After adjusting for age and comorbidity differences between the groups, pulse oximeter recipients showed a 48% lower mortality rate compared to high-risk scheme members who did not receive a pulse oximeter. The pulse oximeter recipient group included older scheme members and individuals who live with the top five comorbid conditions (hypertension, diabetes, ischaemic heart disease, asthma, and HIV), putting them at higher risk of worse outcomes when contracting COVID-19.
Number of deaths recorded - and lives saved
Overall, 49 scheme members who received pulse oximeters died. The mortality rate in this group was 0.68%. Applying the mortality rate seen in the group that did not make use of pulse oximeters (1.44%) to the group that did make use of them shows that there could have been 95 deaths in this group. This means the use of a pulse oximeter is estimated to have saved 46 lives.
Insights related to admission to hospital
Risk of admission to hospital, admission to ICU and the use of mechanical ventilation was not significantly different between pulse oximeter recipients and those who did not receive a pulse oximeter.
However, those who received pulse oximeters and were subsequently admitted to hospital presented with less severe disease than those who did not receive pulse oximeters.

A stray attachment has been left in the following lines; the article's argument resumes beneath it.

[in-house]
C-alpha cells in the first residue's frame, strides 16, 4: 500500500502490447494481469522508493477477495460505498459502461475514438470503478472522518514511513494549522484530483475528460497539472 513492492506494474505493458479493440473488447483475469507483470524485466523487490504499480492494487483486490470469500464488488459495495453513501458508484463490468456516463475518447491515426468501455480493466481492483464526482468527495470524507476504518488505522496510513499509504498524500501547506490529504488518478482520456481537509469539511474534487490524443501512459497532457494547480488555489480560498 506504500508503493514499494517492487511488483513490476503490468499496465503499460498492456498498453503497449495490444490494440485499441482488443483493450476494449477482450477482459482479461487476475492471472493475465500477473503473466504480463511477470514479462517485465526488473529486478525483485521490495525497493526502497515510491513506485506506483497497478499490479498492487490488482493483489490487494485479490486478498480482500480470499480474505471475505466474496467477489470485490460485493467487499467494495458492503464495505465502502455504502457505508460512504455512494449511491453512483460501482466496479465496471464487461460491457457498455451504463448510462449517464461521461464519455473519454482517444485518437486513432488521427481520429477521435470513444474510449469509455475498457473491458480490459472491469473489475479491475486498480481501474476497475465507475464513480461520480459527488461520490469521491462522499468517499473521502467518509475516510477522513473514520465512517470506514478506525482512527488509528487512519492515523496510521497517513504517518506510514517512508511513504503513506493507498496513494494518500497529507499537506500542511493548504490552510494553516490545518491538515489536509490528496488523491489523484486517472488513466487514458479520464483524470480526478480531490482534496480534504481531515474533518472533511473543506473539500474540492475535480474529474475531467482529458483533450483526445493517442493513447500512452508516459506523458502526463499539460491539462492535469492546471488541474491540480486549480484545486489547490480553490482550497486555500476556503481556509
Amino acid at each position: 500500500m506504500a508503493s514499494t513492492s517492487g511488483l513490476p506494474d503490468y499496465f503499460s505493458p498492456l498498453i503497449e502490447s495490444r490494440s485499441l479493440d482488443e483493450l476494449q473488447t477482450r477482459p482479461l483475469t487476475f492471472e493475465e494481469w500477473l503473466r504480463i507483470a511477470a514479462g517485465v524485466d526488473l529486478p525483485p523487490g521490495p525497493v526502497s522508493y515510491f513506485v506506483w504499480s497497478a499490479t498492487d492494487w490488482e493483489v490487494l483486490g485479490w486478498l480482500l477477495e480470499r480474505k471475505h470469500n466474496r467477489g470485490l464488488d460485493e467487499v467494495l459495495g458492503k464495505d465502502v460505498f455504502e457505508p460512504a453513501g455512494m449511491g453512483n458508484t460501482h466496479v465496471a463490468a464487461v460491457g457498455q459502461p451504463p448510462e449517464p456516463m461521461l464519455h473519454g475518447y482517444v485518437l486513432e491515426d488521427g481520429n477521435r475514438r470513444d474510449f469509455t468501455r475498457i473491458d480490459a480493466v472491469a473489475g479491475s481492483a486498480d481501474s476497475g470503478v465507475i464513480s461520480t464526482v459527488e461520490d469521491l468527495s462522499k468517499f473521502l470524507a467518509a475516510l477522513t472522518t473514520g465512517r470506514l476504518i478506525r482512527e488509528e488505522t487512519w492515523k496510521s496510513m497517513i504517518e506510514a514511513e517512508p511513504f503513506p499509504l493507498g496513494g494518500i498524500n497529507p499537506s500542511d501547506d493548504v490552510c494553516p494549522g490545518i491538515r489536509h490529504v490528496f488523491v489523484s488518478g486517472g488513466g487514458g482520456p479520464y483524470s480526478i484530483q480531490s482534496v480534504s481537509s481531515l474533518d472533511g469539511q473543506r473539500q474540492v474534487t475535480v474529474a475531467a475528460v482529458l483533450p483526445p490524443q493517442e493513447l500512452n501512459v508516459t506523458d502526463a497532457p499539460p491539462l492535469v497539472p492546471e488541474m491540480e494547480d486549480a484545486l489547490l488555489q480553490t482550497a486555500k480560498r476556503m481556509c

- This data is based on C-reactive protein (CRP, a measure associated with inflammation) pathology results. The statistically significantly lower CRP results among scheme members who monitored their oxygen saturation using a pulse oximeter may explain the lower mortality rate in this group. (Note - almost all deaths occur after an admission).
- Please refer to the study in full, as published in the SAMJ.
A note of thanks
In addition to the acknowledgements listed in the SAMJ publication, Shirley Collie, Jared Champion, Tommy Chen and Michael Cohen, would like to thank our co-authors, Professor Guy Richards (Emeritus Professor of Critical Care, Faculty of Health Sciences, University of the Witwatersrand Johannesburg South Africa) and Professor Charles Feldman (Distinguished Professor of Pulmonology, Department of Internal Medicine, Faculty of Health Sciences, University of the Witwatersrand) for their guidance, expertise and time spent in shaping the manuscript appropriately for publication.
We would also like to thank our colleague, Dr Noluthando Nematswerani (Head of the Discovery Health centre for Clinical Excellence), who not only helped craft the literature review, but also supported the significant time and energy required to make sure the analytics were of a peer-reviewed publishable standard.
Please contact us on MEDIA_RELATIONS_TEAM@discovery.co.za to request any updated data available since publication and any further context required.
All information shared on this page is based on perspectives gained from analysis of figures and trends emanating from Discovery Health's data pool. The analysis, which is conducted by Discovery Health's actuarial and data scientist team, aims to encourage industry dialogue. This content shared is for educational and informational purposes only.